Read more about exercise and stress on the Student Health Centre’s website.

Visit the Student Health Centre’s website –

Don’t forget lighting

Light is also important to your working environment. If the light is poor, you tend to squint and strain to see better, which can lead to aches in the body. As a student with limited finances, it is not always possible to do anything about the lighting, but small and inexpensive changes can make a big difference.

It is a good thing if it is fairly light in the room where you are studying. If you don’t have a good ceiling light, try directing a small lamp towards the ceiling to spread the light out. If you are writing by hand or reading a book, it is good to have a reading light.

Light is good, especially daylight, but you should avoid having it shining straight into your eyes. For example, it is often better to have a window to one side of your workstation than in front of or behind you (if you are sitting at a screen which might reflect the light). A simple way of understanding whether or not you have a well-lit environment is to do the so-called ‘cap test’. This involves putting your hands in front of your eyes like the visor of a cap – if that feels nice, your eyes are probably a little strained.

Don’t forget noise

The overwhelming majority of us read, write and solve problems best in relatively quiet surroundings. Contrary to what many people believe, it seems that for example listening to music while studying does not work that well. Some research has shown that the music attracts focus from the brain, even though you might not notice it yourself since the music puts you in a good mood.

Sounds that compete with your studies for your attention also cause you to become tense and make concentration difficult. If, for example, you need to talk to someone in a Zoom classroom, it causes the brain stress if you need to talk over other sounds in your surroundings.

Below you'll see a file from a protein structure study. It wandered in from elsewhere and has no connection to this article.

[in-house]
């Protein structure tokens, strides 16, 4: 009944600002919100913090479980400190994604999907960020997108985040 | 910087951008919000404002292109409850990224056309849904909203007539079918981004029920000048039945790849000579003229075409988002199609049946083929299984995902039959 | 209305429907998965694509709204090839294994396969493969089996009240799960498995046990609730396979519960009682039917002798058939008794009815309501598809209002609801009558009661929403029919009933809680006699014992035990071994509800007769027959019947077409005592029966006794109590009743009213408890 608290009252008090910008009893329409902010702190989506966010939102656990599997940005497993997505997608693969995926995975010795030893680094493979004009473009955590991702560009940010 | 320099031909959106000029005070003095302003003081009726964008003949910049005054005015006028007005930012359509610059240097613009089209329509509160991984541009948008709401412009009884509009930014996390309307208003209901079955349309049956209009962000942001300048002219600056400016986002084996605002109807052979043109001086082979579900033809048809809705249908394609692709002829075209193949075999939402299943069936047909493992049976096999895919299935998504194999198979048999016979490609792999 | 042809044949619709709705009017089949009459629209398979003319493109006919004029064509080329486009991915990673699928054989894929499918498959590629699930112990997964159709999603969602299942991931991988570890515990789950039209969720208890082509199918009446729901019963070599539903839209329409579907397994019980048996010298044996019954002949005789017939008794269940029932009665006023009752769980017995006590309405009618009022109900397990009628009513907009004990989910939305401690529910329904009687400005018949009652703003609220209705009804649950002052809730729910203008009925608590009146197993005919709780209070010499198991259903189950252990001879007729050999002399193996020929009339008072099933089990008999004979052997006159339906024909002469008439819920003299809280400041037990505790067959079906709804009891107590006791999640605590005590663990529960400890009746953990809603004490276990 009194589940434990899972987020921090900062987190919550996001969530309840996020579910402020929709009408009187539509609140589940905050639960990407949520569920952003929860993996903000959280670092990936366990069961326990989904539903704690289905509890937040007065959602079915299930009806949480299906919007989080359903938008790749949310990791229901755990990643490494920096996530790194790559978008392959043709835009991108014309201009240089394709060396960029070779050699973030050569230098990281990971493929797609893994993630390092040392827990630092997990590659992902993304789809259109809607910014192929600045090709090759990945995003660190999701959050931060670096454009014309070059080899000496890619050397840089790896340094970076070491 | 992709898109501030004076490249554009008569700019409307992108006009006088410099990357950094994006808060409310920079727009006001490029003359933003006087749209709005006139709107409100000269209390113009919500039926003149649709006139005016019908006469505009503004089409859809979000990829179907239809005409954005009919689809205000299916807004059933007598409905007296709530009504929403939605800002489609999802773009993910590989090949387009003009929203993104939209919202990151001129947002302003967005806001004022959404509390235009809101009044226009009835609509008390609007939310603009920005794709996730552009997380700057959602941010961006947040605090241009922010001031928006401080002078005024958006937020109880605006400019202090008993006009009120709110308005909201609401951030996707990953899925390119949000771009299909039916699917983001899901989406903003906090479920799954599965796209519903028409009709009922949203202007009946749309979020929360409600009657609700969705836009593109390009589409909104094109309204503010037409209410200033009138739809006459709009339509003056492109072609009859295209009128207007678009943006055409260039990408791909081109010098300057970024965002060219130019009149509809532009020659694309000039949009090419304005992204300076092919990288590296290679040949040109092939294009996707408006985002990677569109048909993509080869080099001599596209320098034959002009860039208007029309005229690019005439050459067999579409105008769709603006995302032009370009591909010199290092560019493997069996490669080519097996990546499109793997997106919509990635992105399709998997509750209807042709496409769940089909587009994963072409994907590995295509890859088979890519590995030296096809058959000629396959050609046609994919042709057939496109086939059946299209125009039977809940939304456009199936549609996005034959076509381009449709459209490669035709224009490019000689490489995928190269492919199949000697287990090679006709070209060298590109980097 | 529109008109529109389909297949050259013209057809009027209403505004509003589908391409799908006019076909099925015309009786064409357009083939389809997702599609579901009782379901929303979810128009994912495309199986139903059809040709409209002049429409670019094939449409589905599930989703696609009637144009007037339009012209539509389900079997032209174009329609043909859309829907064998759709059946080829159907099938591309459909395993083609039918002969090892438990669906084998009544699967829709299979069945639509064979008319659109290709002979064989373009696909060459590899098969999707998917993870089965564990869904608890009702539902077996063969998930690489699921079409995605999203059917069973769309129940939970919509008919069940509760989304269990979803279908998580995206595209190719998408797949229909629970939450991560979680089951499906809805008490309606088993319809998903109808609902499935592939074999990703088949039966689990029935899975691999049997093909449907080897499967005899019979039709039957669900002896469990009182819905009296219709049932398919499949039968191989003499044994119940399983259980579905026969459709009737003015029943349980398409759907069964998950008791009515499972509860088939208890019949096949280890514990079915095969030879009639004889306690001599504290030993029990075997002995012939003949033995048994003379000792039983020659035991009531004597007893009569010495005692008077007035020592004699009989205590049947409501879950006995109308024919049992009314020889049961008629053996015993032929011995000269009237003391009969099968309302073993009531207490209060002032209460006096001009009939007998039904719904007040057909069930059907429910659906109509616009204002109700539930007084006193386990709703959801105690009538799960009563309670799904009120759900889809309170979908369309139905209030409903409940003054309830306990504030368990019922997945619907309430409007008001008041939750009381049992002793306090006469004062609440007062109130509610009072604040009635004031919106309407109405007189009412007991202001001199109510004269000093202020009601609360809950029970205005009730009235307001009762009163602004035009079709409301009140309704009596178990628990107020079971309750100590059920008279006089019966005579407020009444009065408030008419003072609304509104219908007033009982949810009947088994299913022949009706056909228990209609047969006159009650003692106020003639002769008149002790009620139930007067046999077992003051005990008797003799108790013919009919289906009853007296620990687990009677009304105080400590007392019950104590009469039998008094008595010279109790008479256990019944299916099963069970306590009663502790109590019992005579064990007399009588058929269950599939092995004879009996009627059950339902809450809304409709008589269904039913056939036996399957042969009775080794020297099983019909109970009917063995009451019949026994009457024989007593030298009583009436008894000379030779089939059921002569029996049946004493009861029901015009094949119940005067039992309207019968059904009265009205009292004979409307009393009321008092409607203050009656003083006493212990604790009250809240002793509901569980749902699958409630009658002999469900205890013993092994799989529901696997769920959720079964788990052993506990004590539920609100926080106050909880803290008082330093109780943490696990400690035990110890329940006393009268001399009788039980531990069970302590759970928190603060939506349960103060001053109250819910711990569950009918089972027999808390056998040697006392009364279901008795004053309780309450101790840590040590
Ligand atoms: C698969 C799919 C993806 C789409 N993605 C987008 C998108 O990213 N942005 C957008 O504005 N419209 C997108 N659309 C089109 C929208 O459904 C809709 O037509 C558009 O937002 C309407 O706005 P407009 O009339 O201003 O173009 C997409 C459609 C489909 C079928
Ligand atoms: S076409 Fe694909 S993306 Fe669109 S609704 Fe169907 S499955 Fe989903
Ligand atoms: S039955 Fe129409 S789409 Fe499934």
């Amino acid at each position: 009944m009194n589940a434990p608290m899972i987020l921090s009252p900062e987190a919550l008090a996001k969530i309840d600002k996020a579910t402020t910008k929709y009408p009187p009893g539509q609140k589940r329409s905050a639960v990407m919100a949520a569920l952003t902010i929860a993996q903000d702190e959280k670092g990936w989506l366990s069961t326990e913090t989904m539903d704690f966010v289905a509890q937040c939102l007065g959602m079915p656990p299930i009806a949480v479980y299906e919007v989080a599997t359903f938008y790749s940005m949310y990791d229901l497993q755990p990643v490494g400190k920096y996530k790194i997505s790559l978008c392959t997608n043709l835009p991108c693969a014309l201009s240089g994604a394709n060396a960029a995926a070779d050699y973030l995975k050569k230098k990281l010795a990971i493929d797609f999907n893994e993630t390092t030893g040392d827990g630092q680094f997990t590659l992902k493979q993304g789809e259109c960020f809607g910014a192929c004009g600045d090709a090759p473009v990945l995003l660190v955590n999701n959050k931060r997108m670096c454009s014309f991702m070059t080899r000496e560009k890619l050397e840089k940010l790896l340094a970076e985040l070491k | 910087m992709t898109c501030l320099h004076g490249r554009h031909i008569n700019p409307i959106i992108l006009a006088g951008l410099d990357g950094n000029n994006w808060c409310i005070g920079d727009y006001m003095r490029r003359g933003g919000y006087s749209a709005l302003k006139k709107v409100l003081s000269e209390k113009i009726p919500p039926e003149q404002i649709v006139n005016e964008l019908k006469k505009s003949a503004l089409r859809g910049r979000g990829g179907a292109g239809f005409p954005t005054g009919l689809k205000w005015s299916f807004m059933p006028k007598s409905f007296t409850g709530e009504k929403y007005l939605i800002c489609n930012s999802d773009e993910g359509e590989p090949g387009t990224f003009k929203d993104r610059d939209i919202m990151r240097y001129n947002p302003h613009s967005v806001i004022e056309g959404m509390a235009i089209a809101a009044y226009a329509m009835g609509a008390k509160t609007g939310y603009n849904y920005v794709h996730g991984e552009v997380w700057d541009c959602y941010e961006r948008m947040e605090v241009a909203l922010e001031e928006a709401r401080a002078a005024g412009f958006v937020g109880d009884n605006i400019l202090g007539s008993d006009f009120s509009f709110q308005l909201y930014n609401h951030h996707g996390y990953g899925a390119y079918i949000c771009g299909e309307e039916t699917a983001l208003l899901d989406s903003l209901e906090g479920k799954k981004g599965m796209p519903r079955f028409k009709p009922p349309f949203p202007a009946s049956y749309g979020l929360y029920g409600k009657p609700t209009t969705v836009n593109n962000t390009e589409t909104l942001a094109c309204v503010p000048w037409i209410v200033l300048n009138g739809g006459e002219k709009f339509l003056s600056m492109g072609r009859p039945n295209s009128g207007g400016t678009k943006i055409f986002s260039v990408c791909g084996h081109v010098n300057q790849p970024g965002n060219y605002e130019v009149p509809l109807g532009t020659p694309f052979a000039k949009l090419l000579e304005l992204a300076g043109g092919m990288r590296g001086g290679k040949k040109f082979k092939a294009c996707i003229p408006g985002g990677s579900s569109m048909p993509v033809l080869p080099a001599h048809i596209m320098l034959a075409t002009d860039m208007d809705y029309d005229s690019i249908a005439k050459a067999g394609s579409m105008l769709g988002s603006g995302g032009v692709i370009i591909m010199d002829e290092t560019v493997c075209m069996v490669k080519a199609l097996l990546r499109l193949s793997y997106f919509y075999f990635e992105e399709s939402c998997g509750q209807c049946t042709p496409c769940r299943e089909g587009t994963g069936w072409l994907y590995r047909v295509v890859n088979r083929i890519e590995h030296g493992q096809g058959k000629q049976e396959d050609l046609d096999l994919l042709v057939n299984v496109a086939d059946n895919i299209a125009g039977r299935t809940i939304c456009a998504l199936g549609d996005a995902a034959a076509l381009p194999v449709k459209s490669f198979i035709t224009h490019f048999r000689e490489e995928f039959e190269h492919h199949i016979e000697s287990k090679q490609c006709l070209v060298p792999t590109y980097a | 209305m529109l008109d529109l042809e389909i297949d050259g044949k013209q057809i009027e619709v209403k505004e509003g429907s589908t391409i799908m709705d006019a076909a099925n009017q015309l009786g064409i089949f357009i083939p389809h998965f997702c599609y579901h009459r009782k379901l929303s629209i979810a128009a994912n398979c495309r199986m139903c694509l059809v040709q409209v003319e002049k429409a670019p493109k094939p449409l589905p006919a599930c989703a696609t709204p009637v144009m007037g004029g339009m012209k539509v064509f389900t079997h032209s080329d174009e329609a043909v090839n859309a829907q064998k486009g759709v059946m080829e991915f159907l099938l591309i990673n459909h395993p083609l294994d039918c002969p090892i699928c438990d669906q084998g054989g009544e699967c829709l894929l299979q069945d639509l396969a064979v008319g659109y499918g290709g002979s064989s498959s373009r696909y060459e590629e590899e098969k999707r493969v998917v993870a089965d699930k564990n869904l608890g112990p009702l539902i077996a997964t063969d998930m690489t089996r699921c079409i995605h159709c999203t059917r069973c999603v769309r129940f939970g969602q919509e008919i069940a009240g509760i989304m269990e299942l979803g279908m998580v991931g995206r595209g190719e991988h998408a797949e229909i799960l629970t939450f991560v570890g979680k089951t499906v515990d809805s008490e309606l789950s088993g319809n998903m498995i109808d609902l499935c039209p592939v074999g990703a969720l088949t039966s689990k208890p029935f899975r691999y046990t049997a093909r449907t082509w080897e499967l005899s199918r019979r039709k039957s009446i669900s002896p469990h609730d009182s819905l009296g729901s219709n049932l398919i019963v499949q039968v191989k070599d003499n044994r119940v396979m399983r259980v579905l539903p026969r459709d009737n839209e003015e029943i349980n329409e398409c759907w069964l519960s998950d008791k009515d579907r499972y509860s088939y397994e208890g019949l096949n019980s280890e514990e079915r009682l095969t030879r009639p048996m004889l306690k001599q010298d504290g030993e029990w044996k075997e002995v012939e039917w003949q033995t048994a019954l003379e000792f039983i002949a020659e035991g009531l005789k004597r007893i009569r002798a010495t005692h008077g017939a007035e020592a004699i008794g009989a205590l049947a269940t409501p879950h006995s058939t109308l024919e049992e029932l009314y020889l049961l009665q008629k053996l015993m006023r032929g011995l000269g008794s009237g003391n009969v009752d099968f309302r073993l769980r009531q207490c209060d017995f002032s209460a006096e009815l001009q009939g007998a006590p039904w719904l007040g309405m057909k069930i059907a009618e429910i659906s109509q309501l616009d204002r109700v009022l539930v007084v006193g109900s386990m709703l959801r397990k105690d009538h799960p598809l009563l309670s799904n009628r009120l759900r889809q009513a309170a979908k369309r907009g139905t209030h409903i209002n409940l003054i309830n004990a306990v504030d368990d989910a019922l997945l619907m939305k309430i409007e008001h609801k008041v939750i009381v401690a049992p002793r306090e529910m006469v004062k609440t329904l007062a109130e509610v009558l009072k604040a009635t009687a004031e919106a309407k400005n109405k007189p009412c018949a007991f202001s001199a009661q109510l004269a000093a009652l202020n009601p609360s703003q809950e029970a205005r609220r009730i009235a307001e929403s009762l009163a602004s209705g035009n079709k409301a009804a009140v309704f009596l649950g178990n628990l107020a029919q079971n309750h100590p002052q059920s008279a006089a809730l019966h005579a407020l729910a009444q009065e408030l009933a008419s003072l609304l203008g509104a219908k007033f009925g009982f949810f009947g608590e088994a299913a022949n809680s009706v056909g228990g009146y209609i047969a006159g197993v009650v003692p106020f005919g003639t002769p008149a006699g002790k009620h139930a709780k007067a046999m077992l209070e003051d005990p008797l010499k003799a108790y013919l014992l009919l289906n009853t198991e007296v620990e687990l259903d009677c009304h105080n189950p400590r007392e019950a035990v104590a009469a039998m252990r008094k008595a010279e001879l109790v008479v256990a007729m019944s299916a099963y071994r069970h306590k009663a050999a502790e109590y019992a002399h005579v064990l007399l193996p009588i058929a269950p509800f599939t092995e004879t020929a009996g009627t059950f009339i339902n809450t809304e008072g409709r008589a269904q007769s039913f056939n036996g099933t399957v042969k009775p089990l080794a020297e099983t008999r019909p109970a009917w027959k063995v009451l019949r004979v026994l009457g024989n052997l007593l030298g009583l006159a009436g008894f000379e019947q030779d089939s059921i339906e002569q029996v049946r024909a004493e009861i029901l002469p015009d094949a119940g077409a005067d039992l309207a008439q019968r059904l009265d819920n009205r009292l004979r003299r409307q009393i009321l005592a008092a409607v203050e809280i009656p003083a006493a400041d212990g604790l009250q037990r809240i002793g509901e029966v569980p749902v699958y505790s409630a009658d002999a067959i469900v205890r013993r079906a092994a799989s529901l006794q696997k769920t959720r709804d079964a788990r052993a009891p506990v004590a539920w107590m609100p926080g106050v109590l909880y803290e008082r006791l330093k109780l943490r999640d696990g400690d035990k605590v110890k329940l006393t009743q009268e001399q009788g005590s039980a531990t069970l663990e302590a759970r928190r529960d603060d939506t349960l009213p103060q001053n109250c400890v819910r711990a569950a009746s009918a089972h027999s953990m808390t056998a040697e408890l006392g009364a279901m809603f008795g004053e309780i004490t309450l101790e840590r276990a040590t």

A fairly quiet study environment is a good thing, then. An exception might be if you have ADHD or other concentration difficulties – white noise might then help you to focus. It does not work for everyone, or in all situations, but it might be worth a try if you find it difficult to concentrate in certain environments. You can find white noise tracks on YouTube or Spotify, for example.

Feeling lonely can also be bad for your back

One often-overlooked measure to improve your working environment is to have others around you who you can both work and take breaks with constructively. Those studying digitally need to make a bit more of an effort to make contact with their fellow students, but that extra effort is worth it. Studying alongside others is not just enjoyable – it also helps learning.
Make it easy for others in the group to contact you; contribute to an atmosphere where you can get in touch to ask questions, undertake study sessions with each other, or indeed take breaks together. Teaching yourself about the digital tools you use in your studies can be a worthwhile investment, enabling you to use them to communicate with one another and facilitate collaboration.